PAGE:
When it comes to health and wellbeing, it is important to bear in mind that children are especially prone to all sorts of nasty bugs and illnesses. Their immune systems tend to be a little weaker than those of fully grown adults, and they will also have had less time and exposure to illnesses to develop an immunity or resilience to them. Here are a few health problems that are likely to affect your little ones at some point or another as they are growing up and the best way to avoid and treat them.
A whooping cough is an extremely contagious bacterial infection of the lungs and airways. It spreads easily through droplets of snot or saliva that spread when an individual coughs or sneezes. The symptoms are much like those of the common cold: coughing, sneezing, red, watery eyes and a sore throat. If your kid displays any of these symptoms, keep an eye on them. Sometimes they will fade. If your child has contracted whooping cough, around one week later, the symptoms will worsen, and this is when you should visit your doctor. Intense bouts of coughing will begin to occur, especially during night hours. This coughing will often bring up thick mucus or induce vomiting. While you cannot completely protect your child from becoming infected, it is always a good idea to prevent them from socializing with peers who have the illness until they have recovered. If your child is already suffering from a whooping cough are treated more easily if signs are detected early.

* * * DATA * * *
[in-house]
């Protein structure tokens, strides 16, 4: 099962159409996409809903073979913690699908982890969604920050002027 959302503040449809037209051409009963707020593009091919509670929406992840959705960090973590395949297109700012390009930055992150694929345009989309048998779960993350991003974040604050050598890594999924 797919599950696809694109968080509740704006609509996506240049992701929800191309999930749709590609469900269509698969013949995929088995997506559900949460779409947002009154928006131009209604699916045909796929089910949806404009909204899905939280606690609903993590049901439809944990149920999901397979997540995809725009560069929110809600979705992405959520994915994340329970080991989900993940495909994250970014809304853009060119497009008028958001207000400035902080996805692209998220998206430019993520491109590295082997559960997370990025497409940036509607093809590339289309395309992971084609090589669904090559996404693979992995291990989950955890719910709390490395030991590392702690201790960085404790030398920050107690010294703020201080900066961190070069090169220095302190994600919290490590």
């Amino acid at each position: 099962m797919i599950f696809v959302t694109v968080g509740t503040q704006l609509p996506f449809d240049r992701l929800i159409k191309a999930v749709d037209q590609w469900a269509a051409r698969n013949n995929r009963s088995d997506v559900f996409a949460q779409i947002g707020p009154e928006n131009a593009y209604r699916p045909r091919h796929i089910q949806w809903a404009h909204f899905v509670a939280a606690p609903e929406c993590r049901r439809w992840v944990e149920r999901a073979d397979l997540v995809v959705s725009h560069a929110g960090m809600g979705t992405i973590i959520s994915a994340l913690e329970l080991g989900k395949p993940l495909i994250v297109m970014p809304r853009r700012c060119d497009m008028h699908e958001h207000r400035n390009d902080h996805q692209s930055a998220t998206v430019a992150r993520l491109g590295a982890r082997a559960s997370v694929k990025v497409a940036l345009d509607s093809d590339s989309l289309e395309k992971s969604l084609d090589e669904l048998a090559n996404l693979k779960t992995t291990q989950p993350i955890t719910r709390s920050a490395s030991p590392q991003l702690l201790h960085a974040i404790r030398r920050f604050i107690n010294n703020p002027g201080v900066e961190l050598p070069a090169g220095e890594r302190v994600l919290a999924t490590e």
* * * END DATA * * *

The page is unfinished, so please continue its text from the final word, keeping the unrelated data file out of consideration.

Within the first three weeks, sufferers will be sent home with a course of antibiotics. If your child has had a cough for more than three weeks, they are unlikely to be contagious, and their symptoms should subside over the next month or so.
If your child has tonsillitis, you’ll know about it. The condition is extremely uncomfortable and unpleasant, as it entails the swelling and inflammation of the tonsils. It can be caused by either a viral or bacterial infection (the latter being much less common nowadays). If your child complains of difficulty or pain swallowing, earache, headaches, a sore throat or coughing, and you see no signs of improvement over the period of four days, head straight to your doctor. A throat swab can be taken to confirm the diagnosis, and your child will receive a course of antibiotics. If the condition occurs frequently, you may want to consider tonsil removal. This will relieve your baby of frequent complications.
At some point or another, your child is likely to catch head lice. These bothersome creatures will jump at the opportunity to live in your child’s hair, feeding on their scalp. Their bites will cause itchiness of the skin, and they lay lots of eggs, so there’s little chance that they’ll disappear of their own accord. Children are most likely to catch and spread them, as they are often in close contact with their peers than adults are. Invest in prevention treatments and a fine tooth comb so that you can remove eggs from your child’s hair yourself.
Remember, prevention is always better than cure. So when possible, you should avoid situations where your little one may be exposed to things or other individuals who may be detrimental to their overall health and well-being.